What happens when the medicine is gradually reduced and eventually stopped?

  • Discuss with your doctor if you want to reduce or stop your medicine.  Do not stop the treatment suddenly. Your doctor will recommend how long to continue and how to reduce.
  • Symptoms when reducing:  Some people who suddenly stop taking their medicine experience symptoms such as anxiety, headache, flu-like symptoms, shock-like sensations down the arms or neck, and stomach distress. These symptoms may begin 24 hours after a medicine has been reduced or stopped and can last five to seven days.  While these symptoms are uncomfortable, they are not harmful.
  • Reduce slowly: These symptoms may occur less frequently if the medicine is reduced gradually. While these symptoms are uncomfortable, they are not harmful.  Your doctor can recommend a schedule for reducing.
  • Choose a low stress time: It is best to reduce when you are not under a lot of stress and when there are not a lot of changes in your life (including positive changes such as a new job or a new relationship). That way, if depression returns, it won’t be as hard to manage.
  • Risk of depression: When medicine is stopped, there is a risk of depression returning over the following months and years. Of those who improve with treatment, about half (5 out of 10) will see a return of their depression symptoms in the year after their medicine is stopped.
  • Who stays well?  People who have minimal or no symptoms of depression at the end of treatment are most likely to maintain this progress if they stop the treatment. Persons with fewer previous periods of depression are also more likely to stay well.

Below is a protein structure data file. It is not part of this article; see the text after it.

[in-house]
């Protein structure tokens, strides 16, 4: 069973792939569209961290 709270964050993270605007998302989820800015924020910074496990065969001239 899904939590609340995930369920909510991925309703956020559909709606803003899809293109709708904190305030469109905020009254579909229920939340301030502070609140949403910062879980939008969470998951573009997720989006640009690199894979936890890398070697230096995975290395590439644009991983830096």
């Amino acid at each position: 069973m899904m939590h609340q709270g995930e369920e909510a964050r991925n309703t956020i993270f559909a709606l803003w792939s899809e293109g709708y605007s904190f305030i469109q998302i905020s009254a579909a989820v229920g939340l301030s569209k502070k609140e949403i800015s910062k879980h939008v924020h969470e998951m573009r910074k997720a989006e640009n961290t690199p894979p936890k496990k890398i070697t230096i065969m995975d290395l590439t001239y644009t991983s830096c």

• Counseling or therapy when you are coming off the medicine, reduces the risk of a return of depression.  This therapy focuses on preventing depression and dealing with any symptoms that return.
  • If depression returns, it is important to see someone for help with this quickly.  The person who helped you before may be the best. Starting a treatment again reduce the problems caused by depression.

References:

Bockting, C. L. H., Spinhoven, P., Wouters, L. F., Koeter, M. W. J., & Schene, A. H. (2009). Long-term effects of preventive cognitive therapy in recurrent depression: A 5.5-year follow-up study. Journal of Clinical Psychiatry, 70(12), 1621-1628.

Kaymaz, N., van Os, J., Loonen, A. J. M., & Nolen, W. A. (2008). Evidence that patients with single versus recurrent depressive episodes are differentially sensitive to treatment discontinuation: A meta-analysis of placebo-controlled randomized trials. Journal of Clinical Psychiatry, 69(9), 1423-1436.

Imel, Z. E., Malterer, M. B., McKay, K. M., & Wampold, B. E. (2008).A meta-analysis of psychotherapy and medication in unipolar depression and dysthymia. Journal of Affective Disorders, 110, 197-206.

Please See:

How long should you keep taking the medicine?

How long does it take for the medicine to work?

Side effects

Table of early side effects of common medicines for depression

Cost of medication